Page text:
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What's next for Libya? Questions after Gaddafi's death

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What's next for Libya? Questions after Gaddafi's death

  • Gaddafi in 2009.
    U.S. Navy photoGaddafi in 2009.

What Muammar Gaddafi's death means to Libya and the rest of the world will take months, if not years, to sort out. There are big questions around leadership, politics, weapons, and wealth. At  iWatch News, we believe following the money is paramount because money always leads to power.

So in these hours after the dictator's death, we think the questions worth asking include:

  • How much money does Libya have access to now, in the form of foreign assistance and domestic income or cash reserves?
  • Where is it? How much is inside the country or in foreign banks awaiting repatriation or settlement of ownership claims?
  • Who in Tripoli is controlling the cash outflow?
  • Can foreign governments trace the Gaddafi family's wealth? How much of Libya's money does the US still have under its control and will his death speed the repatriation of those funds now?
  • How quickly will foreign aid or the country's own wealth reach those who have been harmed the most by the civil conflict, and will it be distributed equitably?

Much has been written about Gaddafi's wealth, Libyan money and oil. Here are a few sources we've found most enlightening:

"Gaddafis' hidden billions: Dubai banks, plush London pads and Italian water" – The Guardian , 2/22/2011
Libya's oil wealth has been siphoned out of the country by a powerful elite – including Gaddafi and his nine children.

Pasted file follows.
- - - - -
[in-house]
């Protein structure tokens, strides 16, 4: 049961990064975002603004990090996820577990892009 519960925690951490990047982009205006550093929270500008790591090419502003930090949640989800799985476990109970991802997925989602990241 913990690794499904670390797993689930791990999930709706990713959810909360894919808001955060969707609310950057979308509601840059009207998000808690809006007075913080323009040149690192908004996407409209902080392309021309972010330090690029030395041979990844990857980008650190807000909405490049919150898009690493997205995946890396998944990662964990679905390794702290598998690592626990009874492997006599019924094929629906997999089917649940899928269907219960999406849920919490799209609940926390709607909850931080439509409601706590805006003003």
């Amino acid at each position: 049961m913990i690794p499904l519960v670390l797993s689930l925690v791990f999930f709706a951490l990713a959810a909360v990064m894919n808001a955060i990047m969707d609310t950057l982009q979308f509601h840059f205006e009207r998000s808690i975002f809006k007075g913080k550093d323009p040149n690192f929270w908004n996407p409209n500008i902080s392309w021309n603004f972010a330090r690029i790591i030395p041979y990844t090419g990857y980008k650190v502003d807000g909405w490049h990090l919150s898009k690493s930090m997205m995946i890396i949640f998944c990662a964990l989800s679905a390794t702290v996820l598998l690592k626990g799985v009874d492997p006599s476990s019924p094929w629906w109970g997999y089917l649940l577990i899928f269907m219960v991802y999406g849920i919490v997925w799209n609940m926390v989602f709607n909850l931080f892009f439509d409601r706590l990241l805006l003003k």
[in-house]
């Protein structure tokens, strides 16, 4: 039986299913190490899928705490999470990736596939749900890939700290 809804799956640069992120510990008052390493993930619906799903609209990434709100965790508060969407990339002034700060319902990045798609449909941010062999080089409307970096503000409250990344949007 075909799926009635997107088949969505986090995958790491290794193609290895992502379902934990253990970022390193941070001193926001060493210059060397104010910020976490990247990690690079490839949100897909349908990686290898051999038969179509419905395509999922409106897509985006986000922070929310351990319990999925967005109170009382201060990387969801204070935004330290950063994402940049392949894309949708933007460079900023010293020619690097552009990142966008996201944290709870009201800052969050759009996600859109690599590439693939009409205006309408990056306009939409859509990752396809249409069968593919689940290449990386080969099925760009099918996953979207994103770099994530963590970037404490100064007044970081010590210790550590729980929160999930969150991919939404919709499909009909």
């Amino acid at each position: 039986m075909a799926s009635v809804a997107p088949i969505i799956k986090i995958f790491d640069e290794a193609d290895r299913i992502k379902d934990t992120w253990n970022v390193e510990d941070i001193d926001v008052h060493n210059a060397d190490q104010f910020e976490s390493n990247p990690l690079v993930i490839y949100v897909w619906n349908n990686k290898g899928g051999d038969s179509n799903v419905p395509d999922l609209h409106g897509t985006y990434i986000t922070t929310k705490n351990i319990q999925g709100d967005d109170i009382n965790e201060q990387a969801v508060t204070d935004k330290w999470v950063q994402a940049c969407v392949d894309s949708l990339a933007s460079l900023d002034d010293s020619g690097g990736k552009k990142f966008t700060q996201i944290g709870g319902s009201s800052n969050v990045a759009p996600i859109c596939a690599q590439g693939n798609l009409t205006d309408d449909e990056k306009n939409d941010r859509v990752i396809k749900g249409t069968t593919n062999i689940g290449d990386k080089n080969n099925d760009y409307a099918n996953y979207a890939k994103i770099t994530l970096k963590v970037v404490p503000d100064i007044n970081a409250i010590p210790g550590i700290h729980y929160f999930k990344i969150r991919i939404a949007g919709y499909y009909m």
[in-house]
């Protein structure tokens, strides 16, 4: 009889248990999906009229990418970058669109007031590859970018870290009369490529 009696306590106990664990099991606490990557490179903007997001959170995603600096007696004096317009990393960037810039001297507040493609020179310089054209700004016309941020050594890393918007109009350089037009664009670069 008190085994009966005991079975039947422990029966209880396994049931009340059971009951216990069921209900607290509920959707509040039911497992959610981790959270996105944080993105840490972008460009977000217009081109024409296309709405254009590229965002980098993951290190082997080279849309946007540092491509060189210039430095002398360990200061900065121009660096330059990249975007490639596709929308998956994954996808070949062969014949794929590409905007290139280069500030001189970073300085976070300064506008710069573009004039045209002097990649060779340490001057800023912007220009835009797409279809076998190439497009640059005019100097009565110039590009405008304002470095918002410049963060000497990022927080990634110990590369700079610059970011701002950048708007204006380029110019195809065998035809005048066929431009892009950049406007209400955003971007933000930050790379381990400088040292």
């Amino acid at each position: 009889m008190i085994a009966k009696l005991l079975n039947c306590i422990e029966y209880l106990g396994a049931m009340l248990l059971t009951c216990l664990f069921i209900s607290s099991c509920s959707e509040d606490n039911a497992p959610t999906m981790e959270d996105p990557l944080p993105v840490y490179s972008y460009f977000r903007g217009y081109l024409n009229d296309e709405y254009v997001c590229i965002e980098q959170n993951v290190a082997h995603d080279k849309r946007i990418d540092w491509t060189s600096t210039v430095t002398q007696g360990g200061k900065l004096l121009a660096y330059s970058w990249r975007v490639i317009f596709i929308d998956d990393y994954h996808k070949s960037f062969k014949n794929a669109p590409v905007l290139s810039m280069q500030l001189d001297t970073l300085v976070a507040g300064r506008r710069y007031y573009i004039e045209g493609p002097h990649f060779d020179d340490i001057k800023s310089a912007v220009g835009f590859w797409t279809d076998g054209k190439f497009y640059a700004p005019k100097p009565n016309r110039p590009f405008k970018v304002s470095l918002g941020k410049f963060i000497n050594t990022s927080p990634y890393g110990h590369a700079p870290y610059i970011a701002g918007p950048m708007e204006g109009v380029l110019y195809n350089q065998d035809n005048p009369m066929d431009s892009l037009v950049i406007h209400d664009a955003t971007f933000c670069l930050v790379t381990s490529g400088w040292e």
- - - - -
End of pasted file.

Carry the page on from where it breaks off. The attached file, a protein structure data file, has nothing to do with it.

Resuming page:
"Inside Gaddafi's inner circle" – Al Jazeera , 2/27/2011
A look at the people Muammar Gaddafi relies on to entrench his rule and to remain in power in Libya.

"The Complicated Hunt for Gaddafi's Billions" – Der Spiegel , 5/16/2011
The West had been hoping to use frozen assets belonging to Libyan dictator Muammar Gaddafi and his clan to support the rebels. But that effort is proving much more complicated han first envisioned. Washington and Europe find themselves in an embarrassing predicament.

"The Finance Minister Who Robbed A Bank" — Planet Money podcast, 5/10/2011
Ali Tarhouni fled Libya 40 years ago, and settled down in Seattle teaching microeconomics at the University of Washington. When protests began in Febuary, he returned, and become finance minister for the National Transitional Council.

"The future of Muammar Gaddafi's assets" — Marketplace Q&A, 10/20/2011
Now that Muammar Gaddafi is dead, attention will turn to the assets he held all over the world, and how the money might be returned back to the Libyan people.

External sources for historical context

"Oil Wealth Fuels Gaddafi's Drive For Reinvention" – Washington Post , 11/6/2007

"Timeline: Col. Muammar Gaddafi" – New York Times interactive

Government records

Sanctions on Libya by the U.S. Department of Treasury

The "national emergency" order, signed by Obama, allowing the government to freeze Libyan funds (It was implemented by several other orders by the Treasury Department, here and here). Then additional documents showed the department unwinding those sanctions to allow oil dealings with the new, transitional government.

Reprinted by permission of The Center for Public Integrity.

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libya, muammar gaddafi, oil

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